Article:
Heard about crazy uncle A. Poor slob. On my way to help you sort him out. Meet you in Crestwood. Bringing some friends to the reunion.
“Poor slob?” Anders said, looking up from the letter.
“Have you looked in a mirror lately?” Carver returned. He snatched the paper away and returned it to his pocket. Stupid mage had gotten it wet. It was rather foolish of him, but Carver didn’t want any of the messages from his sister to get ruined. There weren’t that many letters in his pocket, after all.
“When did you get that?” Anders wanted to know.
“A few days ago. We were camping up the coast a ways. Woke to a shout in my ear. Or a croak, more like. This letter was by my bedroll, but I never saw a messenger. Maybe she sent it by magic? At least the others didn’t see it.”
“So Hawke is coming…”
“With friends,” Carver added.
“Isabela, no doubt,” Anders said, his eyes flashing blue. Carver snorted at that display of jealousy.
“We could use all the allies we can get,” Carver told Anders. “On our own, we aren’t going to get very far. Much as I hate to say it, we need my sister’s help.”
“And what can Hawke do? Besides put herself in danger for my sake?”
Carver gave Anders a withering look. “I dare you to say that to her face,” Carver said. “No, go on. I dare you. See what she says. Because most likely she’ll say…”
“ROCK OUT WITH YOUR COCKS OUT!” A voice shouted from the road above. “You undead wanna shake your rotting dicks at me? Just gives me a better target for my LIGHTNING!!!”
This last word was half-sung, the note rising on a crescendo. Anders’ head whipped around. His eyes flashed blue and his nostrils flared. Carver groaned.
“And there she is. Like a punchline. How does she always manage to do that?”
“Hawke,” Anders whispered. His voice took on a desperate edge. Could he be more dramatic, Carver wondered? Honestly.
“Anders, wait,” Carver said, reaching for him. “If she’s fighting the undead in front of the village…”
But of course, Anders didn’t listen. He took off at a run, and Carver had no choice but to follow.
There was truism for you: Carver had never had any choice but to follow.
Carver went running up the hill, slip-sliding every other step. How Anders had managed to run in this mud, Carver didn’t know. By the time Carver had scrambled up the slope and crossed the road, he was several yards behind the mage. He dashed up the road, rounded a corner, and found a battle going on before the village gates.
Actually, it wasn’t much a battle. It was a light-show. The paunchy gatekeeper was no use - just shooting arrows at corpses and not hitting a single one. But in the center of the scene was Hawke, facing off against two dozen shuffling zombies.
Unfair odds, Carver thought distantly. Like zapping fish in a barrel.
His sister looked exactly as Carver remembered her. Her armor was that same spiky mess of metal and leather that she favored in Kirkwall. You’d think she would go for something less distinctive, but no, not Hawke. She was accompanied by an entourage of lightning bolts, which shivered in the air around her like a bunch of back-up dancers. Hawke’s hair stood on end, her hands were stretched wide, and as Carver watched, she whipped her arms around and then shot her hands out at an advancing line of zombies. A beam of pure light slammed into the mass of them, burning everything to ash and making the mud bubble underfoot. Hawke shouted in triumph, but it was drowned out by the loud CRACK! that split the air. An answering BOOM of thunder rumbled out over the road.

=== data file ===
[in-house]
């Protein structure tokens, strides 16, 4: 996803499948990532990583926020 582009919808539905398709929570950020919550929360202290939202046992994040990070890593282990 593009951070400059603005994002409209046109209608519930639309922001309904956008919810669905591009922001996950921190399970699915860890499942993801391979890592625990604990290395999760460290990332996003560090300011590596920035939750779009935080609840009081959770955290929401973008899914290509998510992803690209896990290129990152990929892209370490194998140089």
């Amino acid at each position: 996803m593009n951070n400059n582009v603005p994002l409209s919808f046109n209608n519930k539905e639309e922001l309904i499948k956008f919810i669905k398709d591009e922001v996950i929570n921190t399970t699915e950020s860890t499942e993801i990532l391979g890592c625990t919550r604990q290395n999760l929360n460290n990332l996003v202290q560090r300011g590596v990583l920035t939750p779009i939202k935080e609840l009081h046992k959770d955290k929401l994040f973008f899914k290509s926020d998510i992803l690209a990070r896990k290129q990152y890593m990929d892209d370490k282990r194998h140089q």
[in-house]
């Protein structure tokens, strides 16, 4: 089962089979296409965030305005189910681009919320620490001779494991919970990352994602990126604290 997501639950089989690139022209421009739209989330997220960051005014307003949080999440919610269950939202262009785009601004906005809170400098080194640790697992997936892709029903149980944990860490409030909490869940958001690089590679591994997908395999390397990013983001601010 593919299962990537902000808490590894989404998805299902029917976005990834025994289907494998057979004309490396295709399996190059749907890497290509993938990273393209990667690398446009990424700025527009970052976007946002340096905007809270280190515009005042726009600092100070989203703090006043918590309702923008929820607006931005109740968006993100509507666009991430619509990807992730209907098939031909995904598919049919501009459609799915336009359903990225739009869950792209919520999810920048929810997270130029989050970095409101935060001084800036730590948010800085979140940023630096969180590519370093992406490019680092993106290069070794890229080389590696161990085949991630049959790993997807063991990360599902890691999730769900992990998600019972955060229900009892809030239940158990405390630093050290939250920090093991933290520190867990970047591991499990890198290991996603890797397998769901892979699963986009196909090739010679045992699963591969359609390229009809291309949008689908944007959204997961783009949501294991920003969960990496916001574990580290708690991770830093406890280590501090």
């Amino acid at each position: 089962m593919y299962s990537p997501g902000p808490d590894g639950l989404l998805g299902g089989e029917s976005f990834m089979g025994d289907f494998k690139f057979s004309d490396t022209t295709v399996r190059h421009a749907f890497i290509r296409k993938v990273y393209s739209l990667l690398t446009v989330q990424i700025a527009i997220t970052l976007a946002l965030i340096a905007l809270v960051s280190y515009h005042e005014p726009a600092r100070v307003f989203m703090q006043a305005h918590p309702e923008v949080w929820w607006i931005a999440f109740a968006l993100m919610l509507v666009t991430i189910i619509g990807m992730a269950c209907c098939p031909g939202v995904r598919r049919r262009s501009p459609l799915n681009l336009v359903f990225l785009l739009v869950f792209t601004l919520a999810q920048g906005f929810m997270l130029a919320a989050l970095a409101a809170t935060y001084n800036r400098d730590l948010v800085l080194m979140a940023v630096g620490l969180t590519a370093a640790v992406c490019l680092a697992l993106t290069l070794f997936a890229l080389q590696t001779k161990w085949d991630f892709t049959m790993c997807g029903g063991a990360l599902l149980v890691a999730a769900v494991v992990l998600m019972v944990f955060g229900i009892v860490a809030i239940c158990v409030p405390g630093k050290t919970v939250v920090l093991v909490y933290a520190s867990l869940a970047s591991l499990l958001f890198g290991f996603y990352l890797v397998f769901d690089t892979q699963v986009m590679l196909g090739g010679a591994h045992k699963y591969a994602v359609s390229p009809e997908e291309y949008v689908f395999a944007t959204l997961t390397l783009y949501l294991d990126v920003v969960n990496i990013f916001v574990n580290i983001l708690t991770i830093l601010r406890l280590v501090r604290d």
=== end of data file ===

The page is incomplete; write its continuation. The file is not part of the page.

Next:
Carver stuck his fingers in his ears to try and stop the ringing. Damn it. He’d forgotten how his sister’s magic took a toll on his eardrums.
As Carver had been standing there, Anders rushed right in to the battle. Fool, Carver thought. He was likely to get himself…
Or no, Anders had put an arcane barrier on himself. That was lucky for him. He merely got thrown back onto his ass in the mud.
“Oh, shit!” Carver heard his sister yell. Then: “Anders, you stupid prick! Don’t run up behind me like that when I’m fighting. Only you deserved that! You totally deserved that. And you… Carver! Baby brother! Behind you!”
Hawke’s greeting was cut short as she shot her hand in Carver’s direction. Carver knew his sister well enough to know what came next. He dove for the ground, belly to the mud, as a bolt of lightning fired over his head.
The CRACK and BOOM of Hawke’s lightning shattered the air in a single blast. Maker, Carver thought, shaking his head. He should have packed earplugs. Anders had managed to get himself back on his feet. He started shooting fire from his fingertips, burning up all the nearby corpses. His fire was less noisy than Hawke’s lightning, but it was also less precise. To avoid damage to flesh or ears, Carver got out of casting distance and began hacking up the shambling creatures with his greatsword.
The battle only lasted a minute or two more, but it reminded Carver of all those old times. His sister and Anders fell into step at once: backs together, fighting in perfect synchronization. Carver sped around the perimeter, picking off the stragglers. If only that gatekeeper could actually fire an arrow, he might have stood in for Varric.
Carver snorted. You knew the Wardens were a rough gig when you sometimes missed being a desperate refugee, scrounging for a living in Kirkwall’s Lowtown. And sometimes, Carver did miss it. Not that he’d ever admit that to his sister, of course.
The last zombie fell. It was Hawke who killed it. She finished it off with her knife, which seemed silly to Carver. But she often did that. A bit of showing off, he suspected. Then, slowly - dramatically - Hawke turned to Anders.
The moment her eyes met his, Anders stood straighter. He’d thrown his hood back in the fighting and rain streamed down his face. His hair gleamed a dark, burnished gold, and he’d managed to tear his jacket open somehow. Also, he’d managed to tear off the shirt beneath. Or no, Carver realized. Anders wasn’t wearing a shirt beneath. He just had on leather pants, leather boots, and a long leather jacket with feathers on the shoulders. What kind of man dressed like that? Anders, apparently. His chest was white as bone, as was his face. He looked half-dead, in Carver’s opinion.